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On Cancer: Larry Norton Discusses Proposal to Redefine Cancer on PBS NewsHour

By Media Staff  |  Wednesday, July 31, 2013
Pictured: Larry Norton Deputy Physician-in-Chief for Breast Cancer Programs Larry Norton

In recommendations published in the Journal of the American Medical Association on July 29, a working group of the National Cancer Institute suggests changing the definition of cancer. The authors argue that early-stage, noninvasive forms of cancer such as ductal carcinoma in situ (DCIS), a premalignant form of breast cancer, should be reclassified and renamed so patients are less likely to seek aggressive treatment that may be unnecessary.

Larry Norton, Deputy Physician-in-Chief for Breast Cancer Programs at Memorial Sloan Kettering, commented on this topic last night on PBS NewsHour, along with medical oncologist Barnett Kramer of the National Cancer Institute. Dr. Norton stated that he is in favor of changing the terminology of some early-stage cancers, but only when the medical community has a better understanding of these diseases and doctors can be absolutely sure which cancers will progress and which will not.

“We’re not quite there yet,” he said. “There's no definitive test that we can do now to DCIS that is going to tell us with certainty that it is not going to turn into a dangerous disease that could be life threatening.”

“We’re moving in that direction,” Dr. Norton added. “It’s a very, very important area of research. And I would applaud the day when we could actually say these are early changes and they’re never going to cause a problem. That is going to be wonderful.”

Watch the PBS NewsHour segment and read Dr. Norton’s comments in a New York Times article published on July 29.


Dr Larry Norton is the most well respected physician in breast cancer.
His comments/suggestions should be WELL NOTED and respected by all!!

I wish you had let us know before the airing on PBS, not a month after the fact, so we could have watched it then. This is esepcially true for survivors as well as those of us who work with women who are currently diagnosed.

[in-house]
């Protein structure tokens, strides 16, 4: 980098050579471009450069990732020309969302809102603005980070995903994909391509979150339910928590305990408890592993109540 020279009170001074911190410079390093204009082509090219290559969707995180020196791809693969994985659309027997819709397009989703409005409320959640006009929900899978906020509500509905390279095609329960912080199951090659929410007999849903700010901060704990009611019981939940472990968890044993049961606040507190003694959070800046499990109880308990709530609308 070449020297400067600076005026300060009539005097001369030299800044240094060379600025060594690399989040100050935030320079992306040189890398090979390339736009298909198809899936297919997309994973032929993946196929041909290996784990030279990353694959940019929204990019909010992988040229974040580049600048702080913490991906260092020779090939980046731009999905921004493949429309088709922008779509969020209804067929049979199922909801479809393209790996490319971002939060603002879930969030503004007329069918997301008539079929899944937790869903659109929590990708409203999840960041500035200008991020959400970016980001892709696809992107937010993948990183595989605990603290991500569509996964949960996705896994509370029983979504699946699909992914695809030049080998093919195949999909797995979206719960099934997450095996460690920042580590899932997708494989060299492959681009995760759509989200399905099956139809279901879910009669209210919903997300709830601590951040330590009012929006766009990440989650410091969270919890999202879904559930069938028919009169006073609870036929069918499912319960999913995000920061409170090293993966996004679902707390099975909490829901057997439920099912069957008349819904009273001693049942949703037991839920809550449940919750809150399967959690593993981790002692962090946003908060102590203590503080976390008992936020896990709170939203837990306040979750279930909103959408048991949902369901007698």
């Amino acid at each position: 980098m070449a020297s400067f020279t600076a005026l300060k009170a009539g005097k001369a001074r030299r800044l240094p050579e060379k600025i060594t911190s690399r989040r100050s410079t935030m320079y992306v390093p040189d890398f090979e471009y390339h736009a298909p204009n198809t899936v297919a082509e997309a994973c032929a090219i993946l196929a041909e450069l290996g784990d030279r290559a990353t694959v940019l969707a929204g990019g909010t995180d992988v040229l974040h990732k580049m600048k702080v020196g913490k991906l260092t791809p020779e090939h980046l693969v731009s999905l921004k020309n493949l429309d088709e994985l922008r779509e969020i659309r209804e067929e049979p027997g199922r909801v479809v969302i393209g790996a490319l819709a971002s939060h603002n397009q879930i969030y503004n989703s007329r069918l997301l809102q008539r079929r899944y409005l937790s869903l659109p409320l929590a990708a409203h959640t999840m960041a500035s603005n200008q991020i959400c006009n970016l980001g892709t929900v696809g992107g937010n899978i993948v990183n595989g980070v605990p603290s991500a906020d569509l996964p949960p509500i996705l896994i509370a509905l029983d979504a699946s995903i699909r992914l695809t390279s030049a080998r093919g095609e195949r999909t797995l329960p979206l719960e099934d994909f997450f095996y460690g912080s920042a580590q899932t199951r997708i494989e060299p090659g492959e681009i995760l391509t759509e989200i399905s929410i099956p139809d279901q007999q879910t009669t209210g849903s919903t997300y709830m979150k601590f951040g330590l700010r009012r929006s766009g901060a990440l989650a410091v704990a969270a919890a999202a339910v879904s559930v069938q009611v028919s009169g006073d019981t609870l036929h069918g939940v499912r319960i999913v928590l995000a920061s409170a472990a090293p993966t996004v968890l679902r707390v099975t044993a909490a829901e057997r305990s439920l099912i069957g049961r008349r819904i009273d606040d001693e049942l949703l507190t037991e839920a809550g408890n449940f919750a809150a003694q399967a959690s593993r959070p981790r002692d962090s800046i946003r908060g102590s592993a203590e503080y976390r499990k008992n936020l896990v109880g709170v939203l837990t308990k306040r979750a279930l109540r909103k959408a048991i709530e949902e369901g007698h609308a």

Hi Lorna, if you click on the link near the end of the blog post, you can watch the segment on the PBS website. You can also watch it by clicking here: Thank you for your comment.

After a biopsy which removed all the DCIS found on Mammo, I had a lumpectomy. I asked the surgeon to take a big lump so the margins would be clean and I wouldn't need radiation. Invasive cancer was found on the edge of the margin, some distance from the original DCIS. There was also 3.5 cm of pleomorphic (aggressive) LCIS, giving a 40% chance of having it in the other breast. So I had bilateral partial mastectomies with a lift, to check lots of tissue pathologically. Found 4 more mm of invasive. Had 33 radiation treatments. Node neg. In my case nothing but the DCIS showed on mammo, there were no palpable lumps, but I went from a Stage 0 to stage 1. I am very glad that the DCIS was treated like cancer because invasive cancer was found. If we had left the DCIS as precancer and just watched and waited, I might have ended up with stage 2 or 3, necessitating chemo. I love my smaller breasts and feel reassured that my treatment was successful. In my case DCIS was a sentinel of a worse problem. All people with breast cancer should be given a choice about watching, waiting and getting squeezed every 6 months and worrying, or taking the problem out and getting rid of it, and perhaps getting rid of something else nearby that is worse. Please lets not treat DCIS as a non-cancer, but give individuals a choice of what to do for treatment.

Bill Giacolone, have you had breast cancer? My fear is that if DCIS and pleomorphic LCIS are treated as precancers, insurance companies will stop paying for surgical removal until something worse is found. This might mean more expense for the patient in terms of suffering, or for the insurance company or taxpayers (Medicare, Medicaid) in terms of higher costs of treatment.

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